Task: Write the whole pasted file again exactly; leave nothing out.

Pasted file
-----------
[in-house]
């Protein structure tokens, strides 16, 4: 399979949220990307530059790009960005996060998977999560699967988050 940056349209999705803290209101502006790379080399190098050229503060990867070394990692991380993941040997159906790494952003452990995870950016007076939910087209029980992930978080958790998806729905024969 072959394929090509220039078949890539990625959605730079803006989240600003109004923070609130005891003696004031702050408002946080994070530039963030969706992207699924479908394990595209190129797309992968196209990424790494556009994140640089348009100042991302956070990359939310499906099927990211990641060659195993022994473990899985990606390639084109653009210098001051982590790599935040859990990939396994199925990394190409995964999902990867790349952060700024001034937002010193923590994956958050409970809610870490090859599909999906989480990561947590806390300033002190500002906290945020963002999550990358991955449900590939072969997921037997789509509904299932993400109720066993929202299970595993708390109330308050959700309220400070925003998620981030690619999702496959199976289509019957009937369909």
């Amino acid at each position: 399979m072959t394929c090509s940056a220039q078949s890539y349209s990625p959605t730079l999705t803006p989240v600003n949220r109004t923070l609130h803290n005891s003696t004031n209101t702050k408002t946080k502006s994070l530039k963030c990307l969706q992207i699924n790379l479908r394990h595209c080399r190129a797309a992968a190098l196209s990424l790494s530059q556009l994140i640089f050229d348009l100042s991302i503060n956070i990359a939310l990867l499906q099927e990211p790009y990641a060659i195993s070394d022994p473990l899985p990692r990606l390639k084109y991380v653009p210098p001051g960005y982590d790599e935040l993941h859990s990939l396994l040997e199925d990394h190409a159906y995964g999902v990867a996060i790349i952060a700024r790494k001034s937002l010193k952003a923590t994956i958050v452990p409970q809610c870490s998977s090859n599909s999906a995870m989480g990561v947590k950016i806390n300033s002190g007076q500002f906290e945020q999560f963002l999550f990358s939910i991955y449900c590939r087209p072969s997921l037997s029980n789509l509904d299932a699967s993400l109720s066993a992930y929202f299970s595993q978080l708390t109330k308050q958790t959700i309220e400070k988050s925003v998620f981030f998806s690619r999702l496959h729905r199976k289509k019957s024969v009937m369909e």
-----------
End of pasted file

[in-house]
């Protein structure tokens, strides 16, 4: 399979949220990307530059790009960005996060998977999560699967988050 940056349209999705803290209101502006790379080399190098050229503060990867070394990692991380993941040997159906790494952003452990995870950016007076939910087209029980992930978080958790998806729905024969 072959394929090509220039078949890539990625959605730079803006989240600003109004923070609130005891003696004031702050408002946080994070530039963030969706992207699924479908394990595209190129797309992968196209990424790494556009994140640089348009100042991302956070990359939310499906099927990211990641060659195993022994473990899985990606390639084109653009210098001051982590790599935040859990990939396994199925990394190409995964999902990867790349952060700024001034937002010193923590994956958050409970809610870490090859599909999906989480990561947590806390300033002190500002906290945020963002999550990358991955449900590939072969997921037997789509509904299932993400109720066993929202299970595993708390109330308050959700309220400070925003998620981030690619999702496959199976289509019957009937369909």
């Amino acid at each position: 399979m072959t394929c090509s940056a220039q078949s890539y349209s990625p959605t730079l999705t803006p989240v600003n949220r109004t923070l609130h803290n005891s003696t004031n209101t702050k408002t946080k502006s994070l530039k963030c990307l969706q992207i699924n790379l479908r394990h595209c080399r190129a797309a992968a190098l196209s990424l790494s530059q556009l994140i640089f050229d348009l100042s991302i503060n956070i990359a939310l990867l499906q099927e990211p790009y990641a060659i195993s070394d022994p473990l899985p990692r990606l390639k084109y991380v653009p210098p001051g960005y982590d790599e935040l993941h859990s990939l396994l040997e199925d990394h190409a159906y995964g999902v990867a996060i790349i952060a700024r790494k001034s937002l010193k952003a923590t994956i958050v452990p409970q809610c870490s998977s090859n599909s999906a995870m989480g990561v947590k950016i806390n300033s002190g007076q500002f906290e945020q999560f963002l999550f990358s939910i991955y449900c590939r087209p072969s997921l037997s029980n789509l509904d299932a699967s993400l109720s066993a992930y929202f299970s595993q978080l708390t109330k308050q958790t959700i309220e400070k988050s925003v998620f981030f998806s690619r999702l496959h729905r199976k289509k019957s024969v009937m369909e």